Friday, February 04, 2011

Fr. Wells' bulletin inserts


TODAY'S GOSPEL is a parable which is a sequel to the more familiar parable of the good seed of the Gospel falling on different kinds of soil with various responses. In the passage before us we see what happens when the Gospel falls on good soil. All is not well! An enemy (that is the devil) scatters bad seed there also, so that weeds grow along with the wheat.

We have here a picture of our still imperfect Church. From the time when our Lord first began to collect a company of disciples, some were more faithful than others. When the Church began to spread after His ascension, not all converts were truly converted. Many abandoned the faith under persecution or simply because of sin. St Paul wrote of "false brethren, crept in unawares," like Demas "in love with this present world," and Alexander the Coppersmith, "who did me great harm, for he strongly opposed our message."

This parable is the basis for a necessary distinction between the Church Invisible (the Church as God knows it) and the Church Visible (the church as we experience it). St Augustine of Hippo wrote, "There are many sheep without and many wolves within." Jesus firmly forbids any attempt on our part to root out the tares, to make the separation now. In a world of ambiguities, in which it is not just wrong but simply impossible to judge men's hearts, we cannot expect to have a perfect church consisting exclusively of good people. We can only give thanks to the Lord of the harvest who sends His rain and sunshine on the righteous and unrighteous alike, knowing that a separation will truly be made when He comes again.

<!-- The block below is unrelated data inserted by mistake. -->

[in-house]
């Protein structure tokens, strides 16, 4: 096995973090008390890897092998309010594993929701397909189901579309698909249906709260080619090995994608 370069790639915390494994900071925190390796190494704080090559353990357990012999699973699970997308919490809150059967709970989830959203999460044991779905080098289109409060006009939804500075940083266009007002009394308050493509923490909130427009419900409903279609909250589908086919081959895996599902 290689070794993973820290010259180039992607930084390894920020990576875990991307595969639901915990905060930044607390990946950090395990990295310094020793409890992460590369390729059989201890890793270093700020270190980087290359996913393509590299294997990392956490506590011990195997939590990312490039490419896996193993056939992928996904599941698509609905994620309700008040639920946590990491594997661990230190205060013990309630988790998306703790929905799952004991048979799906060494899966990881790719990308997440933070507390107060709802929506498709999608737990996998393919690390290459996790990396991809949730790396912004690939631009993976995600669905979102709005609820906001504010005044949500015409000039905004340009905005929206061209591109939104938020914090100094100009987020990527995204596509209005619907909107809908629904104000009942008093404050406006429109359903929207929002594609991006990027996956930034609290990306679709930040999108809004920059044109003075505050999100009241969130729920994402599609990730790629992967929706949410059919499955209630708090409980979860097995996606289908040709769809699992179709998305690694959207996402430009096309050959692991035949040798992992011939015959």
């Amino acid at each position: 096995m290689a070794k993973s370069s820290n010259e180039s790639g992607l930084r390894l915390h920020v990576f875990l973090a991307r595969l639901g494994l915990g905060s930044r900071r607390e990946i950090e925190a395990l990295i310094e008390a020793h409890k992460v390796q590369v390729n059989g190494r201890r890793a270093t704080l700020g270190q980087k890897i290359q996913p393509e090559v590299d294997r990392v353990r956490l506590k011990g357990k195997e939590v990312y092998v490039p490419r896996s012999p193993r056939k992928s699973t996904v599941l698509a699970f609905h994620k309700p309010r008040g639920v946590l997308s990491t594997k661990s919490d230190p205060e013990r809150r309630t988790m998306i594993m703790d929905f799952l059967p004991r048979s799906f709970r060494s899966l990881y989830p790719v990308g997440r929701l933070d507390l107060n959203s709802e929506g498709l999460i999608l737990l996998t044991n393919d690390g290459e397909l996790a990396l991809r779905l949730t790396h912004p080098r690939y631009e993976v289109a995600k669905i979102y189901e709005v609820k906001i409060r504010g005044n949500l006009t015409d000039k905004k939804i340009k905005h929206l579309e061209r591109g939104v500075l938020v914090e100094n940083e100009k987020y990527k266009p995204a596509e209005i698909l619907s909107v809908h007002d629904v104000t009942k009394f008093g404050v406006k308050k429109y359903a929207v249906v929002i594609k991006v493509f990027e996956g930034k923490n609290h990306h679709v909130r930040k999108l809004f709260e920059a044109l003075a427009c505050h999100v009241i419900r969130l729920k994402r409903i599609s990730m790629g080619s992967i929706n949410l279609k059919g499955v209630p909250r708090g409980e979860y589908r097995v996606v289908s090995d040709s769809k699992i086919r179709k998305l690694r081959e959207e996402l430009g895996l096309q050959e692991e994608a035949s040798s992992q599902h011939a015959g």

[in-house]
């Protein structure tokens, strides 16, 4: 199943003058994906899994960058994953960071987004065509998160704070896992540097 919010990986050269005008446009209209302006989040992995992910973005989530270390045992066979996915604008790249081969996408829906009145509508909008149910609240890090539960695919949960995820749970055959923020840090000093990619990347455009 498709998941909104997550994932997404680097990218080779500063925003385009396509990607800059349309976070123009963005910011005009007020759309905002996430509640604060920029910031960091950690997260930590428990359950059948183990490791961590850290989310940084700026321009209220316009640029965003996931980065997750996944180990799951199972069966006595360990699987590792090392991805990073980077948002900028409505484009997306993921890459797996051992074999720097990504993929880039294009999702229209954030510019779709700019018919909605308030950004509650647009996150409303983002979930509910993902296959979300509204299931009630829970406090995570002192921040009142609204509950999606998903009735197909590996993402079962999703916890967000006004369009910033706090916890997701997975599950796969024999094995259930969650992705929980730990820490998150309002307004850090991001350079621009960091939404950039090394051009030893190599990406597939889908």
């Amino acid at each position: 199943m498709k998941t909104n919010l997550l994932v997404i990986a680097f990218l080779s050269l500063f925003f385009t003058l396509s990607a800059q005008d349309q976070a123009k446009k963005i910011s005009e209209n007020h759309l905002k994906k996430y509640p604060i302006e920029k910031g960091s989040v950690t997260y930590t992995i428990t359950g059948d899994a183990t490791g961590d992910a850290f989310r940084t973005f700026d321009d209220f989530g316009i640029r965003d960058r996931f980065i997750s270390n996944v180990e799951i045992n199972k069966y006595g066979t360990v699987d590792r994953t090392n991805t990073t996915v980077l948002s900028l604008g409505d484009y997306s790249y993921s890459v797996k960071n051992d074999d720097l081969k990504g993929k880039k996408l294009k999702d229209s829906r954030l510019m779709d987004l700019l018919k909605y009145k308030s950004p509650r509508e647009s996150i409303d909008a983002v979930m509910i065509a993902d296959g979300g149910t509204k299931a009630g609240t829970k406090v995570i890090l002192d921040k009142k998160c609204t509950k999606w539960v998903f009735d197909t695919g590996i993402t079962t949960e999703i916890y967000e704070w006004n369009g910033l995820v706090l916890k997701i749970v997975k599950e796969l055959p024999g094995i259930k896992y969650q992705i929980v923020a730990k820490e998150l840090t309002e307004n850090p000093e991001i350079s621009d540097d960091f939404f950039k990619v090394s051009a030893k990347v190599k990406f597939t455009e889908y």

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Today's Collect, Epistle and Gospel are more likely to be read in the final Sundays of Trinity Season. This explains the reference to the harvest, when the wheat and tares, like the sheep and the goats, the faithful and the unfaithful, will have their final and permanent separation.

Our first reading today comes from Paul's apostolic letter to the Church at Colossae . It contains one striking expression, “singing psalms and hymns and spiritual songs, with thankfulness in your hearts to God.” Most of the passage is familiar advice which we can never hear often enough. But this verse (which has an echo in Ephesians 5:19) gives us an unusual glimpse into the liturgical practice of the Church in Paul's time.

The Biblical faith, in both Testaments, is a joyful, singing faith. One entire book of the Old Testament, the Book of Psalms, is nothing but a Hymnbook, designed for use in the Temple and synagogues. It is the only book of the Bible given in its entirety in our Prayer Book. In all the accounts of the Last Supper, when our dear Lord instituted the sacrament of His Body and Blood, we are told that they sung a hymn before leaving the upper room. This was certainly the Paschal “Hallel,” the series of Psalms which made up the Passover liturgy. In those days they had no printed hymnals so the liturgical leader himself chanted the psalms as a solo, with the others joining in with refrains. It is wonderful to imagine Jesus Himself leading the singing!

The expression “psalms, hymns, spiritual songs” seems to imply three types of compositions sung in the Christian assemblies. The “psalms” which Paul mentions were almost definitely the psalms of the Old Testament. The “hymns” were newly composed, celebrating Jesus and His victory. We have numerous traces of such hymns in Paul's letters and in the Book of Revelation. An example is the great hymn in Philippians 2, which you will find on page 134 of your Prayer Book and which is echoed in Hymn 356. As for the “spiritual songs,” we cannot be sure what Paul meant. But in that time there was little distinction between “hymns” and “prayers,” since prayers were always chanted and never just said. Perhaps Paul was thinking of something not unlike our spontaneous prayers.

This text is a reminder of how valuable and precious is our great heritage of hymn-singing. As much as we treasure our Prayer Book, without our Hymnals we would surely be spiritually impoverished. In the 600 hymns of The Hymnal 1940 (what a noble book it is!) we have 20 centuries of Christian spirituality, 20 centuries of saints both Catholic and Protestant, singing together to the praise and glory of the gracious God who made all things and who has redeemed us in Christ. We praise Him together now on earth and we will give glory to Him in heaven forever, singing the “new song” around the throne of the Lamb. LKW

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